Despite criticism from lawmakers, the Small Business Administration isn’t backing down from new initiatives designed to support early-stage technology upstarts. (J.D. Harrison / The Washington Post)

During an interview last week, Maria Contreras-Sweet, the new head of the Small Business Administration, said she will urge her team to keep looking for new ways to help the agency stay current, despite criticism from lawmakers that the department should stick to its core programs and stop funding new initiatives.

Days later, it has become even more clear: She and the agency aren’t backing down.

On Monday, Contreras-Sweet announced plans to move forward on one of the very programs that has drawn objections from several lawmakers on the House Small Business Committee. Under the new initiative, the agency plans to award $50,000 to each of 50 business accelerators, incubators and co-working spaces (or individuals with plans to launch such a program), for a total spend of $2.5 million, searching for ones that fill geographic and sector-specific gaps in the market.

“We want to export the Silicon Valley model across the nation,” Contreras-Sweet said while announcing the competition in San Francisco during a kickoff event for National Small Business Week.

As part of its search for applicants, the agency is planning several “demo days” around the country, where the directors from various incubators and accelerator programs can pitch their models and share best practices with one another. The SBA held its first such event earlier this year during the South by Southwest festival in Austin, Texas.

The competition is part of a broader push by the agency to provide more resources and assistance to innovative, early-stage companies that have the potential to expand (and create jobs) more quickly than traditional mom-and-pop businesses.

“It’s important for us to stay current,” Contreras-Sweet said during her first press interview last week. She added that, while the agency will not pull back on its signature lending and counseling programs for small businesses, it must find ways to better support fast-growing upstarts.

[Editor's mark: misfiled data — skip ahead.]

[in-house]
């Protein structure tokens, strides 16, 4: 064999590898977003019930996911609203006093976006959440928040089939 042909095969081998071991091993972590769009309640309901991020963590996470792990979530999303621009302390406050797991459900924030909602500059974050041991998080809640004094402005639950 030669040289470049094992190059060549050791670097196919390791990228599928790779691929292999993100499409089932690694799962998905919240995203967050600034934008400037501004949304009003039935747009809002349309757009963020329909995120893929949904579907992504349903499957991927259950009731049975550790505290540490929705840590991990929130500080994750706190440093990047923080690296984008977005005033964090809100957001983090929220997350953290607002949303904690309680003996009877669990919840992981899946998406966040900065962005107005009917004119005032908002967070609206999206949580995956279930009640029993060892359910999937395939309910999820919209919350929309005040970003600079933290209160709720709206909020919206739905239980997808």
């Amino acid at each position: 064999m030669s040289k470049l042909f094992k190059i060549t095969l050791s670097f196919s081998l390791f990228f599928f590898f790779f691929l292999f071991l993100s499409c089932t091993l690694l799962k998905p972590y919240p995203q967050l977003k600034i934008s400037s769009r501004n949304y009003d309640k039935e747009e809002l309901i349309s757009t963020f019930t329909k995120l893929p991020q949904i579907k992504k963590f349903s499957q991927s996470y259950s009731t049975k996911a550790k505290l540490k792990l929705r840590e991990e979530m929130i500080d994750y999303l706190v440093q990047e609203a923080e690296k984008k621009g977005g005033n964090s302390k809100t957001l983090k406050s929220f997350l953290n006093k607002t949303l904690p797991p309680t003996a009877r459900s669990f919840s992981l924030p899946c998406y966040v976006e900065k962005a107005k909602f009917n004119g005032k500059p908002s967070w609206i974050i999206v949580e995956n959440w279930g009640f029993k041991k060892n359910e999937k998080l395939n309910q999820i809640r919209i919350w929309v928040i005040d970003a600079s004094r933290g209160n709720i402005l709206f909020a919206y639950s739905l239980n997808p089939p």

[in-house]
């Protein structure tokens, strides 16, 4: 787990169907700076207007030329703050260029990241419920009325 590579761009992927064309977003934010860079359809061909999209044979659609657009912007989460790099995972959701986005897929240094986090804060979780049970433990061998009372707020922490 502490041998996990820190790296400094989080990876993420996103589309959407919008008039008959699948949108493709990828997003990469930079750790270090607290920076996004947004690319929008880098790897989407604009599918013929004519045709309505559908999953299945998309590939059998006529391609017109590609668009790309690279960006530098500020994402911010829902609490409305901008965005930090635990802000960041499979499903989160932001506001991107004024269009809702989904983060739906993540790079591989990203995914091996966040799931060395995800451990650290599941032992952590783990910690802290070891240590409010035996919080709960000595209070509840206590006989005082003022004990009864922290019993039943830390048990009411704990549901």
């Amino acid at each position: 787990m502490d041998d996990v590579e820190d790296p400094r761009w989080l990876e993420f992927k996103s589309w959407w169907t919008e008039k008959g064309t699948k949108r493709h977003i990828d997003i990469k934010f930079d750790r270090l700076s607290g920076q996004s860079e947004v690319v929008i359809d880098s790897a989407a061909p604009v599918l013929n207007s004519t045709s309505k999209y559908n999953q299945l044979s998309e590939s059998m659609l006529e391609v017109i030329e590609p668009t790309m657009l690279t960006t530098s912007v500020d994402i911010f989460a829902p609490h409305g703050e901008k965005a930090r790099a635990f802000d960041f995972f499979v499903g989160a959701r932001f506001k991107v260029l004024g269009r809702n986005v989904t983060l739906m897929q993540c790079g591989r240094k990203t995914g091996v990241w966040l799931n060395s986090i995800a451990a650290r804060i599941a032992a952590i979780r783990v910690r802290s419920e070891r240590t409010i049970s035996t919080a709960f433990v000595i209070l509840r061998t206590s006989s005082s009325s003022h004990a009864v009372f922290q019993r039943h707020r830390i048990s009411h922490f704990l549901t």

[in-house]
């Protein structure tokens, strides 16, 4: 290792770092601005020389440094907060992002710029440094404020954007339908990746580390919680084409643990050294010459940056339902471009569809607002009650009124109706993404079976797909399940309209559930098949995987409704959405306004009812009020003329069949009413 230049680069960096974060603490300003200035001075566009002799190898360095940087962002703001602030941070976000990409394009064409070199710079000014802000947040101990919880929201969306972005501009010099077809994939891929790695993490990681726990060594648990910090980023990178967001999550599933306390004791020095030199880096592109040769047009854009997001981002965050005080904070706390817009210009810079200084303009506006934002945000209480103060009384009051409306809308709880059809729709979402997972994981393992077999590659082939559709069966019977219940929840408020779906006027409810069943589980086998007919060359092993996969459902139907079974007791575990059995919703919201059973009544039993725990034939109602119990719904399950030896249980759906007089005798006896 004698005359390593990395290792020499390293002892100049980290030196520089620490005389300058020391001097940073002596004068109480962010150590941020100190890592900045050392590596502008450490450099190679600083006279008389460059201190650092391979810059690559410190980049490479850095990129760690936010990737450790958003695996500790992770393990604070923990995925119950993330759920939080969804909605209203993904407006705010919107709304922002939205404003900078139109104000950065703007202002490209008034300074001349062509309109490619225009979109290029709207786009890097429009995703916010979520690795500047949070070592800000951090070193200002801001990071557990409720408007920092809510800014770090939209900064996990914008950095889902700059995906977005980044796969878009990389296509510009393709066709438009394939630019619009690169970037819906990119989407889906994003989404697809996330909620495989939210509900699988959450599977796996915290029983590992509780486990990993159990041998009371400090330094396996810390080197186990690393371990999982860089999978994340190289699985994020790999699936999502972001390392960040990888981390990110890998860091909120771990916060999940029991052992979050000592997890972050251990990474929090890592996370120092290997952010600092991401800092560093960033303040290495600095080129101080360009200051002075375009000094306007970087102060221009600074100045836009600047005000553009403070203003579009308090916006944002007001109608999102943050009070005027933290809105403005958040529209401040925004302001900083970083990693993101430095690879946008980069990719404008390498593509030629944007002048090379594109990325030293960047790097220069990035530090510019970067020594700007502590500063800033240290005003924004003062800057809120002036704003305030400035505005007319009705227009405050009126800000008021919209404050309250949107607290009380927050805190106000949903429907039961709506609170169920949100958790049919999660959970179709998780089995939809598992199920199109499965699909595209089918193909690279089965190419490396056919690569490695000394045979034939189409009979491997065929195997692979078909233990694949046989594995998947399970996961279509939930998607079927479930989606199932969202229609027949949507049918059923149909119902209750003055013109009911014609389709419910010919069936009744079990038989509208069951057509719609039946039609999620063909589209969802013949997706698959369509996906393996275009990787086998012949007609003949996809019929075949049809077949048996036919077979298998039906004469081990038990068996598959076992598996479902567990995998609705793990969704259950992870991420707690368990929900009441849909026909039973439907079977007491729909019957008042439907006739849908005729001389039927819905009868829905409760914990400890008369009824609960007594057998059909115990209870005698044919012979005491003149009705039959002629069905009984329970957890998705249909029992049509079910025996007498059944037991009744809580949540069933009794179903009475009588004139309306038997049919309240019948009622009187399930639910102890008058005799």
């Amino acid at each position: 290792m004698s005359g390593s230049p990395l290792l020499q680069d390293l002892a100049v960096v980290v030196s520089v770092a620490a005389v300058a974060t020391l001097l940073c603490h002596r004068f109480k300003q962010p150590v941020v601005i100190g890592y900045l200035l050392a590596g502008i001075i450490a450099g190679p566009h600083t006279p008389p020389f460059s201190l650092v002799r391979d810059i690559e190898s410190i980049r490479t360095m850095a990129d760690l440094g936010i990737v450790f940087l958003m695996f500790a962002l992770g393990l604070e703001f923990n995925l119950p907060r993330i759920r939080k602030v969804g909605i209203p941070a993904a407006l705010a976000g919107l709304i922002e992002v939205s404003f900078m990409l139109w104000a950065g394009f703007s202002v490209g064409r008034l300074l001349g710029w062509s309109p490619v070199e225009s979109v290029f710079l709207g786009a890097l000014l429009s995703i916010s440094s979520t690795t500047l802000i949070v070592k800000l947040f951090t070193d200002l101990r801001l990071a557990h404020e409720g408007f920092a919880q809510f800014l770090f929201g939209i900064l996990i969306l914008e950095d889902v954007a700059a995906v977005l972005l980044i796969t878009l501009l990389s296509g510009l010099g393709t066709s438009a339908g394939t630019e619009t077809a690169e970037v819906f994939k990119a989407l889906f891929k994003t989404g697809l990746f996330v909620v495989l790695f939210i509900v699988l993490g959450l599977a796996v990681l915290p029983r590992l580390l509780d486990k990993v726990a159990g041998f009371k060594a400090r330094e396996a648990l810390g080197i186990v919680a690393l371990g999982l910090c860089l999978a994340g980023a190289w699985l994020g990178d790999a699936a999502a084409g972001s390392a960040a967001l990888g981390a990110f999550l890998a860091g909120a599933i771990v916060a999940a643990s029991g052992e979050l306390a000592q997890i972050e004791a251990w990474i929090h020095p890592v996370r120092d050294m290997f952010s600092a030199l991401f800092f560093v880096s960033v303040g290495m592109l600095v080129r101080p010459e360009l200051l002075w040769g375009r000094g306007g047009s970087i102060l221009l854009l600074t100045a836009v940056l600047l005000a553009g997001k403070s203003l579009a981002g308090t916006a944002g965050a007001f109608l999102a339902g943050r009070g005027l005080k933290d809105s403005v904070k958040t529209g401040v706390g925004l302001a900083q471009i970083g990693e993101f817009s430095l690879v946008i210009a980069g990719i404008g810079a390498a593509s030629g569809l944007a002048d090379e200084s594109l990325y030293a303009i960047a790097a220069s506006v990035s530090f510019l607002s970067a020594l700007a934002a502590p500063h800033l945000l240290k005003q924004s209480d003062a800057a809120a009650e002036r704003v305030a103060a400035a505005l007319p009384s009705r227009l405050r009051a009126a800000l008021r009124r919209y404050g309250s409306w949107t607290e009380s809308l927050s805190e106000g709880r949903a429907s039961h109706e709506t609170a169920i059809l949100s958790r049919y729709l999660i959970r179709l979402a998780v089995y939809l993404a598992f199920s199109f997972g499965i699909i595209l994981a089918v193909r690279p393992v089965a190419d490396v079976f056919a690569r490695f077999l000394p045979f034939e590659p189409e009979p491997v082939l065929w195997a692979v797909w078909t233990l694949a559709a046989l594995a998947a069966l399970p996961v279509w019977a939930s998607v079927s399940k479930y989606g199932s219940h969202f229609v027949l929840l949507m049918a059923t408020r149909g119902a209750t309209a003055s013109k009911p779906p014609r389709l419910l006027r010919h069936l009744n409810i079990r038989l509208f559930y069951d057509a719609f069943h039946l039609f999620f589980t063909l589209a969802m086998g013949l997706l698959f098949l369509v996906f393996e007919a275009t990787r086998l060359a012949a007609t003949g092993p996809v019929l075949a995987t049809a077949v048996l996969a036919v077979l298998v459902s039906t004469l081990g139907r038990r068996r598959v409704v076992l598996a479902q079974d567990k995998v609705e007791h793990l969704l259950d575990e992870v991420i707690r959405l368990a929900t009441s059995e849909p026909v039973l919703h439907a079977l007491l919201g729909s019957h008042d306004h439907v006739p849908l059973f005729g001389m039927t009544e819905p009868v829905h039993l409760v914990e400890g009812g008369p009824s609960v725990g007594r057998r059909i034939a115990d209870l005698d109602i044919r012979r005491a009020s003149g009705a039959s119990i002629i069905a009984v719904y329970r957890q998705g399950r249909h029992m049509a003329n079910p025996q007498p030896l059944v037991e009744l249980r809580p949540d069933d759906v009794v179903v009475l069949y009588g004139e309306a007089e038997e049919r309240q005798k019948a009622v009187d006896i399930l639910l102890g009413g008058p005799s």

“We can’t be a stagnant department and say ‘this is the way we’ve always done it, so we must always do it that way,’ ” she added.

However, some believe the agency is straying too far from its mission.

Citing the very competition the agency kicked off on Monday, Rep. Nydia Velazquez, the top Democrat on the House Small Business Committee, recently argued that the agency appears to be trying to solve a problem that doesn’t exist. She pointed out that more than 100 accelerators exist nationwide with a combined $5 billion in funding commitments from investors — without any federal assistance.

“Clearly, there’s not a need,” Velazquez said during a hearing earlier this month.

In response, SBA officials have said that, while plenty of accelerator and incubator programs have sprouted in recent years, they are heavily concentrated on the coasts. Javier Saade, the head of the agency’s office of investment and innovation, says the competition is meant to spur the development of similar work spaces in underserved markets.

In addition, the department will give priority to accelerators that support female entrepreneurs and those that cater to early-stage manufacturing companies; both of which the agency says struggle to secure capital, counseling and mentorship opportunities.

Addressing another concern for lawmakers — that the agency doesn’t always review the success of its programs or measure the return on its investments — the SBA will require the recipients of the $50,000 grants to report to the agency every three months for the first year with updates on the number of jobs they have generated, funding they have raised, start-ups they have launched and corporate partnerships obtained.

“We have to be responsible with the assets we are assigned,” Contreras-Sweet said. However, she added, “that needs to be tempered with this idea of advancing and innovation.”

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